In An. gambiae, the efficiency of Asaia gfp to spread vertically and trans-stadially was additionally evaluated. Offspring of An. gambiae females infected in large cages by means of paratransgenic males was analysed for Asaia gfp presence. Recombinant Asaia was detected in 78 % of the 4th instar larvae and in 44 % on average of the newly emerged male and female adults with respect to the control (G = 235.78, 1 d.f., P < 2.2e-16) (Fig. 4a). Additionally, the paternal and maternal contributions in the experimental set-up with feeding stations soaked with Asaia gfp was investigated. In order to do this, infected mosquitoes from each cage were allowed to mate with 5 day-old uninfected mosquitoes of the opposite sex for 24 h and then to lay eggs. Fourth instar larvae were screened, reporting Asaia gfp positivity of 50 %, 40 % and 40 % from cage A, B and C, respectively. Moreover, on average 64 %, 66 % and 59 % of adults were colonised by Asaia gfp. Differences among female and males adults were analysed, reporting a significant difference of Asaia gfp presence (G = 8.9, 1 d.f., P = 0.002) (Fig. 4b).
Fig. 4

Asaia gfp vertical transmission in large cages in An. gambiae. Percentages of Asaia gfp positive and negative mosquitoes of the F1 generation of An. gambiae infected by paratransgenic males (a) and through sugar feeding station (b). Larvae and newly emerged female (F) and male (M) mosquitoes were analysed by fluorescent microscopy. Mean of three replicates are represented. Asterisks represent statistical significance (P < 0.01) as determined by comparisons using G-test and Bonferroni post-hoc test

Overall, our data are consistent with the preliminary observations obtained in previous studies performed in small cages with An. stephensi [18]. Additionally, this study contributes to a better understanding transmission routes and employed vectors. The strong ability of modified Asaia to be horizontally spread in different populations, through the release of previously infected males or through feeding stations in populations of both An. stephensi and An. gambiae is demonstrated. At the same time, our data suggest intrinsic behavioural and ecological differences between the two vector systems. The slightly lower and delayed rate of infection of An. stephensi compared to An. gambiae has been addressed to the internal arrangement of the large cages, optimised for swarming and mating behaviour of An. gambiae. Thus, since horizontal spreading of Asaia gfp mainly relies on co-feeding and mating, the behaviour of the mosquitoes in this semi-field condition may have limited the second route of infection. For these reasons, the analysis of the first generation of An. stephensi has been prevented.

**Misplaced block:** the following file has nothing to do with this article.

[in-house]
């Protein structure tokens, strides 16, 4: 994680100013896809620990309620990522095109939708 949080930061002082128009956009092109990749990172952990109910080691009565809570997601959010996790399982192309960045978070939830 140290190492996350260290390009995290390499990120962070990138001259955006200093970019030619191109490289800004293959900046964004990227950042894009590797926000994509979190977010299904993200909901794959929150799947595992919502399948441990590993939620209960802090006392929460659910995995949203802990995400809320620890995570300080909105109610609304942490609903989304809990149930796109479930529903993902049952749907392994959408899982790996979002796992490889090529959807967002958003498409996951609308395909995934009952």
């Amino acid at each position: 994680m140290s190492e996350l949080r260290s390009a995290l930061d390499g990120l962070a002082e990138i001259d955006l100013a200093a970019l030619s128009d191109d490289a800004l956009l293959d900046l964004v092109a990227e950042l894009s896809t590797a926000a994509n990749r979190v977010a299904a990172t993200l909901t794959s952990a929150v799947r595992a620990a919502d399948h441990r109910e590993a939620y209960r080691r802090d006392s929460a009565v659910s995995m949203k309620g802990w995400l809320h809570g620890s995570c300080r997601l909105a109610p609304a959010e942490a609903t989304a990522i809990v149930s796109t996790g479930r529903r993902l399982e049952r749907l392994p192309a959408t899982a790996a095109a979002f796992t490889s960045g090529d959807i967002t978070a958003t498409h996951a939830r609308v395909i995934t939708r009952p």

The possibility to release non-biting paratransgenic males in open field will circumvent the concerns of releasing bacteria-transmitting females, being consistent with safety requirements related to the use of paratransgenesis to reduce vector competence. Nevertheless, complexities could still arise given the fact that this practice may result in the overall increase of the mosquito population density in a given area. Therefore, we also propose an alternative approach for Asaia gfp transmission assessment, whose introduction does not imply the release of mosquitoes, and recombinant bacteria were introduced in large cages by means of feeding stations. Both pathways definitely demonstrate the high efficiency of Asaia to diffuse and colonise mosquito populations in large environment with respect to small cages. This effectiveness explores both horizontal, mainly by synergistic co-feeding and mating, and vertical diffusion pathways of both paternal and maternal contribution, despite the introduction procedures applied. Our data, obtained by exploiting fluorescence marked bacteria, lay the foundation for further applications of Asaia as paratransgenic tool.